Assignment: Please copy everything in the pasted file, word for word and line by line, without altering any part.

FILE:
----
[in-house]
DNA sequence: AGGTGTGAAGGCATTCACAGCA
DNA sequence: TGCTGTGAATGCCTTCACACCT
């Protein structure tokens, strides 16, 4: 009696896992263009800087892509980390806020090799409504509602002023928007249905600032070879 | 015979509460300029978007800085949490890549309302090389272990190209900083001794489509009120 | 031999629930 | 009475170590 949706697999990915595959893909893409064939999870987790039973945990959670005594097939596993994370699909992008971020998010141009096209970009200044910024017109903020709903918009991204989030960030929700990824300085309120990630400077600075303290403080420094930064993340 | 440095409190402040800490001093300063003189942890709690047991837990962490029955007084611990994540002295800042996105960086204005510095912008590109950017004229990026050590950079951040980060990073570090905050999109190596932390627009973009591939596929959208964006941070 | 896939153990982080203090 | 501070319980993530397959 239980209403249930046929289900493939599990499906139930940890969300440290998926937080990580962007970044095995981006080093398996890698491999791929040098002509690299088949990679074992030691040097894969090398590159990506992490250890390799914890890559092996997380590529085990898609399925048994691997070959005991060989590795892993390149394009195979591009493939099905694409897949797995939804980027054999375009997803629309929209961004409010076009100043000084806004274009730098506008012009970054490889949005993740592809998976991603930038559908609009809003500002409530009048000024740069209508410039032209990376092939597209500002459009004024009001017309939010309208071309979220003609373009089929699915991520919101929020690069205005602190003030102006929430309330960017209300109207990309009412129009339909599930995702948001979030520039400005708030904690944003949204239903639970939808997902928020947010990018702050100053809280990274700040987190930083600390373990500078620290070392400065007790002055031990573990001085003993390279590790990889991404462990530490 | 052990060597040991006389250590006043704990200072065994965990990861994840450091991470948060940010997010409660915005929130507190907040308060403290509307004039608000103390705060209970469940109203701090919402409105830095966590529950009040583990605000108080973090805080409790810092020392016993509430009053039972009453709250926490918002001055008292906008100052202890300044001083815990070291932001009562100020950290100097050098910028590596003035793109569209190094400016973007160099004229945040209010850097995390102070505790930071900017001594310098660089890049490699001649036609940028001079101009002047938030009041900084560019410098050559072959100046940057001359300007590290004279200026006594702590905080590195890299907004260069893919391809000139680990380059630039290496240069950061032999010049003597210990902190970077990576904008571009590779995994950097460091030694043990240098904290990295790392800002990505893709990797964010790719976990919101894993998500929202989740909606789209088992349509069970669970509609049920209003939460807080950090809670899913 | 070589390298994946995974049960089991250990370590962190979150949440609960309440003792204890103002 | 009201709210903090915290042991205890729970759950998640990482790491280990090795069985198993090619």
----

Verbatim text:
[in-house]
DNA sequence: AGGTGTGAAGGCATTCACAGCA
DNA sequence: TGCTGTGAATGCCTTCACACCT
């Protein structure tokens, strides 16, 4: 009696896992263009800087892509980390806020090799409504509602002023928007249905600032070879 | 015979509460300029978007800085949490890549309302090389272990190209900083001794489509009120 | 031999629930 | 009475170590 949706697999990915595959893909893409064939999870987790039973945990959670005594097939596993994370699909992008971020998010141009096209970009200044910024017109903020709903918009991204989030960030929700990824300085309120990630400077600075303290403080420094930064993340 | 440095409190402040800490001093300063003189942890709690047991837990962490029955007084611990994540002295800042996105960086204005510095912008590109950017004229990026050590950079951040980060990073570090905050999109190596932390627009973009591939596929959208964006941070 | 896939153990982080203090 | 501070319980993530397959 239980209403249930046929289900493939599990499906139930940890969300440290998926937080990580962007970044095995981006080093398996890698491999791929040098002509690299088949990679074992030691040097894969090398590159990506992490250890390799914890890559092996997380590529085990898609399925048994691997070959005991060989590795892993390149394009195979591009493939099905694409897949797995939804980027054999375009997803629309929209961004409010076009100043000084806004274009730098506008012009970054490889949005993740592809998976991603930038559908609009809003500002409530009048000024740069209508410039032209990376092939597209500002459009004024009001017309939010309208071309979220003609373009089929699915991520919101929020690069205005602190003030102006929430309330960017209300109207990309009412129009339909599930995702948001979030520039400005708030904690944003949204239903639970939808997902928020947010990018702050100053809280990274700040987190930083600390373990500078620290070392400065007790002055031990573990001085003993390279590790990889991404462990530490 | 052990060597040991006389250590006043704990200072065994965990990861994840450091991470948060940010997010409660915005929130507190907040308060403290509307004039608000103390705060209970469940109203701090919402409105830095966590529950009040583990605000108080973090805080409790810092020392016993509430009053039972009453709250926490918002001055008292906008100052202890300044001083815990070291932001009562100020950290100097050098910028590596003035793109569209190094400016973007160099004229945040209010850097995390102070505790930071900017001594310098660089890049490699001649036609940028001079101009002047938030009041900084560019410098050559072959100046940057001359300007590290004279200026006594702590905080590195890299907004260069893919391809000139680990380059630039290496240069950061032999010049003597210990902190970077990576904008571009590779995994950097460091030694043990240098904290990295790392800002990505893709990797964010790719976990919101894993998500929202989740909606789209088992349509069970669970509609049920209003939460807080950090809670899913 | 070589390298994946995974049960089991250990370590962190979150949440609960309440003792204890103002 | 009201709210903090915290042991205890729970759950998640990482790491280990090795069985198993090619």